1. The driver must arrive at the assigned location and call the customer multiple times by phone. In the case that no one picks up the phone during all attempts, proceed to step 2.
  2. Order details —> Problem encountered —> Cannot reach customer —> Attempt to dial all phone numbers used by customer. If this still does not reach the customer —> Report an issue

    If the customer initiates a second delivery attempt within 30 minutes, then you must complete the delivery.

    If the customer does not initiate a second delivery attempt within 30 minutes, you may cancel the order without penalty. The order must be returned to the business, and you must take a picture as evidence and upload it on the app.

  3. If the customer initiates a second delivery attempt, you may extend the time allotted based on your situation, in order to avoid going over time.

    If the customer does not initiate a second delivery attempt, you must cancel the order. Within 2 hours of successfully returning the order, you can avoid a cancellation deduction and can automatically be reimbursed the delivery fee.

This process is not only tedious and convoluted, but the driver also does not receive any extra compensation for the second delivery attempt and even has to face additional uncertainty. And if a driver incurs a late delivery penalty due to not being allowed into the neighbourhood, weather conditions or other reasons that are not caused by the driver themselves, the platforms will handle this issue according to a similar process. This is also to say that, in the process of working, these “delivery boys” often are put in disadvantaged positions. The platform has complete decision-making power over whether deducted pay will return to a delivery worker’s account in the end. Meanwhile, the “delivery boys” are often overwhelmed with orders in the course of work, thus having no time to defend their own rights.

The silent gears of the city?

Impacted by the pandemic, many exporting companies have had their orders dramatically reduced. Usually, these large-scale manufacturing factories are important places that receive the surplus labor of the countryside and small cities and towns. At present, however, for many young people who are out of work due to factory closures, coming to Tier 1 cities to work in food delivery is practically their best chance out of all remaining options.

As “Meituan-Dianping: 2018 Research Report on Takeout Delivery Drivers” demonstrates, 75% of delivery drivers come from the countryside, most of whom originate from Henan, Anhui, Sichuan, Jiangsu and Guangdong provinces. Almost 70% of delivery drivers chose to leave their hometowns to try to make a living and struggle in Tier 1 or Tier 2 cities. Taking a look at age, delivery drivers are mostly found in the youth demographic, with those in their twenties and thirties forming the core—up to 82%—of the delivery driver community. Almost half of them have lived in their current working location for 9 years or more, having set deep roots in the city. With regard to sex distribution, male drivers account for 90% while female drivers account for 10%. From these figures, we can roughly sketch out a portrait of the “delivery boys” of the vigorous, rising China of the present: they are a group of young males of rural origin who are long-time urban residents, hoping to achieve self-actualization in the city.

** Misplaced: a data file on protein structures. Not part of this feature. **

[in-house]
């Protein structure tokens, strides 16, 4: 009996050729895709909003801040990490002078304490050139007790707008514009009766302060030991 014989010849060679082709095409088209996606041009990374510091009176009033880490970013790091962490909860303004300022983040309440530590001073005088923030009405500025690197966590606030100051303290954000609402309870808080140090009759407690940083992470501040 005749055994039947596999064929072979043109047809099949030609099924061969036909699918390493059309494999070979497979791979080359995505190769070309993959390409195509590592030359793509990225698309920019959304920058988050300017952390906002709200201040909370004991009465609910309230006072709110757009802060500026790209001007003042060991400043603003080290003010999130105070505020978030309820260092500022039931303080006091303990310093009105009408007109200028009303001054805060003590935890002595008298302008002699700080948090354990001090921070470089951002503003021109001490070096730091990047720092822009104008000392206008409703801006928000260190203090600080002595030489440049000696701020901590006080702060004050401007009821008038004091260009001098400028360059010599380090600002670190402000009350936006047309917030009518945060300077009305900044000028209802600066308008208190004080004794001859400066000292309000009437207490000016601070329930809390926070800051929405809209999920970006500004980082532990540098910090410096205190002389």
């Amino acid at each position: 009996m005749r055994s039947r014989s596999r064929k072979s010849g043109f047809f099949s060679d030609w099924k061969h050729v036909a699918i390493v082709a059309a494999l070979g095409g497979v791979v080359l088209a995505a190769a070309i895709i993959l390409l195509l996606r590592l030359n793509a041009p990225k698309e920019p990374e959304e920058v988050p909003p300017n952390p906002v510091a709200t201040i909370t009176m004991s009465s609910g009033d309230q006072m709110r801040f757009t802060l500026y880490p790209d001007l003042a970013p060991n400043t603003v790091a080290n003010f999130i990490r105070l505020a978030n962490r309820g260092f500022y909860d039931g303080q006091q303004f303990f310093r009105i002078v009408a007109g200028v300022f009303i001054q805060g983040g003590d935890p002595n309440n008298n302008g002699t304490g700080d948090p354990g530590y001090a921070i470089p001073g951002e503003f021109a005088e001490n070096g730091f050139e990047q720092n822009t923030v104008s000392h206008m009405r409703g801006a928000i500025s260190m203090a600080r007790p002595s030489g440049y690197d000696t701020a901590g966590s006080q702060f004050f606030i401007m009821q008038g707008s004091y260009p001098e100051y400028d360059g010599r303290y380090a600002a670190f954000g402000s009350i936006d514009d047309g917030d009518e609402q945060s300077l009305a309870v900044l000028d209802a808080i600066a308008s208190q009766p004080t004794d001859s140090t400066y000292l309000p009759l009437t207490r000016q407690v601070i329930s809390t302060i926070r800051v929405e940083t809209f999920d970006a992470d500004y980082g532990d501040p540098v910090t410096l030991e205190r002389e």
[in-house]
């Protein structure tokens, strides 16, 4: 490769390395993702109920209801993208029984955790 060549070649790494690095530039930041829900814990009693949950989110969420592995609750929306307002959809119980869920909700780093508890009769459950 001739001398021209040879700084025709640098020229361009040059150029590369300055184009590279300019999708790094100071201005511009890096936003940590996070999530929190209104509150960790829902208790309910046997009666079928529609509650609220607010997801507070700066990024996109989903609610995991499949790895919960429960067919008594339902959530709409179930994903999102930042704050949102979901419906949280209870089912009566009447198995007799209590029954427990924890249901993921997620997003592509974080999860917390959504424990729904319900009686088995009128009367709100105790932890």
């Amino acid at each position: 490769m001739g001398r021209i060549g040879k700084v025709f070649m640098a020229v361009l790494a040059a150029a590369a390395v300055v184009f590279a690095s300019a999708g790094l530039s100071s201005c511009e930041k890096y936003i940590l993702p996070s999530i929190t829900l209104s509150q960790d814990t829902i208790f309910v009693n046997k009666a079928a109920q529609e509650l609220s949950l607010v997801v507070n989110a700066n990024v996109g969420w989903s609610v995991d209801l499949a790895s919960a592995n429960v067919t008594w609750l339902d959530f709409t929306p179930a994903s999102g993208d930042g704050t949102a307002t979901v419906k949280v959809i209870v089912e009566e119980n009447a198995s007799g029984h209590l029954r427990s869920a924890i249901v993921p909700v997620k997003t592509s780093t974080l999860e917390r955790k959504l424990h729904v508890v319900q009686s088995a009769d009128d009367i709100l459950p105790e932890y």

Having come to the big city, beyond chasing after delivery orders, what is the daily life of these delivery drivers like? What kind of social interaction, love life, living circumstances and personal plans do they have?

We will start by discussing living circumstances and the cost of living. To take Shanghai as an example, Brother Long tells us that a common situation at his delivery driver station located in Lujiazui is that delivery drivers will rent in groups, with eight drivers sleeping in a barely 20 square meter-sized flat. This kind of flat in Lujiazui costs around 800 RMB per month even if the cost is spread out equally among all the flatmates.

Brother Long also tells us that when a new driver comes to Shanghai, they will have to spend around 10,000 RMB at first, usually not having worked at all. This amount includes rent, deposit, buying or renting (which also requires a deposit) a battery-powered bike, over 300 RMB worth of driver equipment, and other kinds of basic expenses. If the driver has already gotten married or sends money to their parents each month, the amount of money left for themselves is even smaller.

Faced with high rent and cost of living, what activities can drivers do in their spare time? Or perhaps, just like the girl in Hans Christian Andersen’s “The Red Shoes” who must spin without stopping even for a moment, they can only be constantly on the move in order to earn a livelihood? They have become the biggest guarantor for fast and convenient urban life, but they have no way of enjoying the conveniences and extravagance that they themselves create.

For drivers who have already started a family, this kind of distress is no doubt even worse. Brother Long and his wife have not seen each other for a long time. Despite being in the same city, they cannot help but become a 21st-century version of Romeo and Juliet. And as for those drivers who already have children, the pressures and hardships of family life are all much more severe.